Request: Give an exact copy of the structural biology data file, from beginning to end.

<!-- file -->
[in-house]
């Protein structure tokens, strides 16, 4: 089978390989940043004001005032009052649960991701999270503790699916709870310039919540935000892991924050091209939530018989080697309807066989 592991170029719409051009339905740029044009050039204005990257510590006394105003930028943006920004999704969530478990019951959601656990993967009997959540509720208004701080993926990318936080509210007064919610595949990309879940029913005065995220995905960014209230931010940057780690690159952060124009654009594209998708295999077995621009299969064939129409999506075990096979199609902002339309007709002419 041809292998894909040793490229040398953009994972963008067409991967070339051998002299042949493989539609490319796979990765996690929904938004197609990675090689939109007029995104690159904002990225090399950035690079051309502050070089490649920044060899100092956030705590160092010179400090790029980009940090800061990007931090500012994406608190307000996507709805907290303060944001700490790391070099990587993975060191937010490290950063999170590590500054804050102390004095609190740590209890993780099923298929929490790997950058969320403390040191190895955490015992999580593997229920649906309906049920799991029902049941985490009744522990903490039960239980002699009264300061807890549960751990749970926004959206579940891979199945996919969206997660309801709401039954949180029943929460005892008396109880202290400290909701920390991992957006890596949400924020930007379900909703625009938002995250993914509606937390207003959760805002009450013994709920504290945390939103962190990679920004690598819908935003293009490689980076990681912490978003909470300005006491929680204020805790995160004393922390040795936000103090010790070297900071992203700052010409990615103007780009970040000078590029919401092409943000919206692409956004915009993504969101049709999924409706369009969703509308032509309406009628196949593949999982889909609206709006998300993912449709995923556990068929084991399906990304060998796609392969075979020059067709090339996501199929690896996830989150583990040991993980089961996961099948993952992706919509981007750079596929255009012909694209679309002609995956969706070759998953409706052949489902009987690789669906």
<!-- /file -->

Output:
[in-house]
């Protein structure tokens, strides 16, 4: 089978390989940043004001005032009052649960991701999270503790699916709870310039919540935000892991924050091209939530018989080697309807066989 592991170029719409051009339905740029044009050039204005990257510590006394105003930028943006920004999704969530478990019951959601656990993967009997959540509720208004701080993926990318936080509210007064919610595949990309879940029913005065995220995905960014209230931010940057780690690159952060124009654009594209998708295999077995621009299969064939129409999506075990096979199609902002339309007709002419 041809292998894909040793490229040398953009994972963008067409991967070339051998002299042949493989539609490319796979990765996690929904938004197609990675090689939109007029995104690159904002990225090399950035690079051309502050070089490649920044060899100092956030705590160092010179400090790029980009940090800061990007931090500012994406608190307000996507709805907290303060944001700490790391070099990587993975060191937010490290950063999170590590500054804050102390004095609190740590209890993780099923298929929490790997950058969320403390040191190895955490015992999580593997229920649906309906049920799991029902049941985490009744522990903490039960239980002699009264300061807890549960751990749970926004959206579940891979199945996919969206997660309801709401039954949180029943929460005892008396109880202290400290909701920390991992957006890596949400924020930007379900909703625009938002995250993914509606937390207003959760805002009450013994709920504290945390939103962190990679920004690598819908935003293009490689980076990681912490978003909470300005006491929680204020805790995160004393922390040795936000103090010790070297900071992203700052010409990615103007780009970040000078590029919401092409943000919206692409956004915009993504969101049709999924409706369009969703509308032509309406009628196949593949999982889909609206709006998300993912449709995923556990068929084991399906990304060998796609392969075979020059067709090339996501199929690896996830989150583990040991993980089961996961099948993952992706919509981007750079596929255009012909694209679309002609995956969706070759998953409706052949489902009987690789669906």